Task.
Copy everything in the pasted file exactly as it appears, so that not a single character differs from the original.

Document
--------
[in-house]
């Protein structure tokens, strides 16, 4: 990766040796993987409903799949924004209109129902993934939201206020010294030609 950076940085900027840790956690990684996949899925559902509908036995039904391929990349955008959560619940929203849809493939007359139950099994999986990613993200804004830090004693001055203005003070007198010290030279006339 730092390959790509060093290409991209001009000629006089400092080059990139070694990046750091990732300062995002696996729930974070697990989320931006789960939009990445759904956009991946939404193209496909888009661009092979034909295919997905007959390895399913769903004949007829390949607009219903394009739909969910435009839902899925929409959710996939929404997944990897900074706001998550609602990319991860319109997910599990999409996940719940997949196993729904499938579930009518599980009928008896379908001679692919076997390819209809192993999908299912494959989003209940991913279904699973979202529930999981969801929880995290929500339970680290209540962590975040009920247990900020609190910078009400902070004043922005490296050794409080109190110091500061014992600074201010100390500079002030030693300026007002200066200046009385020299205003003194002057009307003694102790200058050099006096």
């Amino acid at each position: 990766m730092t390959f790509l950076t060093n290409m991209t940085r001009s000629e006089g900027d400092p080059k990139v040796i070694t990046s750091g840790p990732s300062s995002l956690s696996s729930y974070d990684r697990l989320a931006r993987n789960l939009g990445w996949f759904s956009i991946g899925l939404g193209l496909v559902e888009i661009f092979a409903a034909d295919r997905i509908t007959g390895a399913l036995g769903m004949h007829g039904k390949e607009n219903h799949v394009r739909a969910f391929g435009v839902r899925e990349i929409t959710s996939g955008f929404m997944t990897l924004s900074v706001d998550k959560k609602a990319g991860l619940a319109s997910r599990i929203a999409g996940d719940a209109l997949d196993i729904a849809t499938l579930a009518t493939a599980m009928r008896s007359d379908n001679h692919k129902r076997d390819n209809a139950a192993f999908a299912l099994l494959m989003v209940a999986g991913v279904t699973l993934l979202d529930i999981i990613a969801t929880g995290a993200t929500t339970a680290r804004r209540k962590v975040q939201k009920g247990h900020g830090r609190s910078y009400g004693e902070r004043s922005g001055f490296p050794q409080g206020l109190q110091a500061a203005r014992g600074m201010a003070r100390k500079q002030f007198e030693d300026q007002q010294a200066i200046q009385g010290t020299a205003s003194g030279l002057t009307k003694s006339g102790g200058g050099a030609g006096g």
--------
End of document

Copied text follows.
[in-house]
């Protein structure tokens, strides 16, 4: 990766040796993987409903799949924004209109129902993934939201206020010294030609 950076940085900027840790956690990684996949899925559902509908036995039904391929990349955008959560619940929203849809493939007359139950099994999986990613993200804004830090004693001055203005003070007198010290030279006339 730092390959790509060093290409991209001009000629006089400092080059990139070694990046750091990732300062995002696996729930974070697990989320931006789960939009990445759904956009991946939404193209496909888009661009092979034909295919997905007959390895399913769903004949007829390949607009219903394009739909969910435009839902899925929409959710996939929404997944990897900074706001998550609602990319991860319109997910599990999409996940719940997949196993729904499938579930009518599980009928008896379908001679692919076997390819209809192993999908299912494959989003209940991913279904699973979202529930999981969801929880995290929500339970680290209540962590975040009920247990900020609190910078009400902070004043922005490296050794409080109190110091500061014992600074201010100390500079002030030693300026007002200066200046009385020299205003003194002057009307003694102790200058050099006096």
């Amino acid at each position: 990766m730092t390959f790509l950076t060093n290409m991209t940085r001009s000629e006089g900027d400092p080059k990139v040796i070694t990046s750091g840790p990732s300062s995002l956690s696996s729930y974070d990684r697990l989320a931006r993987n789960l939009g990445w996949f759904s956009i991946g899925l939404g193209l496909v559902e888009i661009f092979a409903a034909d295919r997905i509908t007959g390895a399913l036995g769903m004949h007829g039904k390949e607009n219903h799949v394009r739909a969910f391929g435009v839902r899925e990349i929409t959710s996939g955008f929404m997944t990897l924004s900074v706001d998550k959560k609602a990319g991860l619940a319109s997910r599990i929203a999409g996940d719940a209109l997949d196993i729904a849809t499938l579930a009518t493939a599980m009928r008896s007359d379908n001679h692919k129902r076997d390819n209809a139950a192993f999908a299912l099994l494959m989003v209940a999986g991913v279904t699973l993934l979202d529930i999981i990613a969801t929880g995290a993200t929500t339970a680290r804004r209540k962590v975040q939201k009920g247990h900020g830090r609190s910078y009400g004693e902070r004043s922005g001055f490296p050794q409080g206020l109190q110091a500061a203005r014992g600074m201010a003070r100390k500079q002030f007198e030693d300026q007002q010294a200066i200046q009385g010290t020299a205003s003194g030279l002057t009307k003694s006339g102790g200058g050099a030609g006096g």